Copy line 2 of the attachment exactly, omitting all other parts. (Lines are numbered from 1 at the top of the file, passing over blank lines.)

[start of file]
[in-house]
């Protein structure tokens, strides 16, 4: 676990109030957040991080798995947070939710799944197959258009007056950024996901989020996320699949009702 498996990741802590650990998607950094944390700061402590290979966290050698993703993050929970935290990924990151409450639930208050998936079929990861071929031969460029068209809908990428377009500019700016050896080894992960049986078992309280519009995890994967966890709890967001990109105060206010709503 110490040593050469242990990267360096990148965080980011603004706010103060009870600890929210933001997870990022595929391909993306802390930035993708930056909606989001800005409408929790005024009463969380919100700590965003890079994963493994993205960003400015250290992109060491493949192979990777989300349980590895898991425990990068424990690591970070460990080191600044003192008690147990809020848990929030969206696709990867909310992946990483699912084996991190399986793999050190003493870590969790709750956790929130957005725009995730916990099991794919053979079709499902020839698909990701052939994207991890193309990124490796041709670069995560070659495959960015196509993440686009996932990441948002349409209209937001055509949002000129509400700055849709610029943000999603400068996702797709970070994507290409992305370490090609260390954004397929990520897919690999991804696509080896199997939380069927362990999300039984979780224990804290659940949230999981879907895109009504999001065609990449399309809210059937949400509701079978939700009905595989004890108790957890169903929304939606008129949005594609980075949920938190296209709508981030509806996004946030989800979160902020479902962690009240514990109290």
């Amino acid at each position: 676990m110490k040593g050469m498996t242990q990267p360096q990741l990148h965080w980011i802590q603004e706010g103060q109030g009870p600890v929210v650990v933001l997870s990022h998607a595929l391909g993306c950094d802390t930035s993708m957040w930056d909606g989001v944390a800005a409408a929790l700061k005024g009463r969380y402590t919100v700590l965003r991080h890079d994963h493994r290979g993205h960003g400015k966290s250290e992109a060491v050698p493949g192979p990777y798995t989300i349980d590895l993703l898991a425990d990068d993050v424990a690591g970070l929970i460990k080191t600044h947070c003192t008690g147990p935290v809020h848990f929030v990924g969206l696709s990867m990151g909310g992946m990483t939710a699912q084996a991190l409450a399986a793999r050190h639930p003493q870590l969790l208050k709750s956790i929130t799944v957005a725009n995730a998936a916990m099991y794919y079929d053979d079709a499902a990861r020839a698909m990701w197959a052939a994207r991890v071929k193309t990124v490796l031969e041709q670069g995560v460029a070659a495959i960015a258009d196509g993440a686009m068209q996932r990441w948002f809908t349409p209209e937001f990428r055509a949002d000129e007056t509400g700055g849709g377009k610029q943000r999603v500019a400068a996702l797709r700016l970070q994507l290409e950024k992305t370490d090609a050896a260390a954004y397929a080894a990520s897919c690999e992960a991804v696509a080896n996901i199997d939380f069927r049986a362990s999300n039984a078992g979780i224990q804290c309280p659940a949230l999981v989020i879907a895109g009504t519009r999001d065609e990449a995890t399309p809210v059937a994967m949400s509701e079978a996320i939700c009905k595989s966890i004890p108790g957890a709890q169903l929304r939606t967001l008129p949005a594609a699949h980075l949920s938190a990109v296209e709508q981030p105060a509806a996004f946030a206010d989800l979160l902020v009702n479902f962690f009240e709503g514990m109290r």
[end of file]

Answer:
């Protein structure tokens, strides 16, 4: 676990109030957040991080798995947070939710799944197959258009007056950024996901989020996320699949009702 498996990741802590650990998607950094944390700061402590290979966290050698993703993050929970935290990924990151409450639930208050998936079929990861071929031969460029068209809908990428377009500019700016050896080894992960049986078992309280519009995890994967966890709890967001990109105060206010709503 110490040593050469242990990267360096990148965080980011603004706010103060009870600890929210933001997870990022595929391909993306802390930035993708930056909606989001800005409408929790005024009463969380919100700590965003890079994963493994993205960003400015250290992109060491493949192979990777989300349980590895898991425990990068424990690591970070460990080191600044003192008690147990809020848990929030969206696709990867909310992946990483699912084996991190399986793999050190003493870590969790709750956790929130957005725009995730916990099991794919053979079709499902020839698909990701052939994207991890193309990124490796041709670069995560070659495959960015196509993440686009996932990441948002349409209209937001055509949002000129509400700055849709610029943000999603400068996702797709970070994507290409992305370490090609260390954004397929990520897919690999991804696509080896199997939380069927362990999300039984979780224990804290659940949230999981879907895109009504999001065609990449399309809210059937949400509701079978939700009905595989004890108790957890169903929304939606008129949005594609980075949920938190296209709508981030509806996004946030989800979160902020479902962690009240514990109290």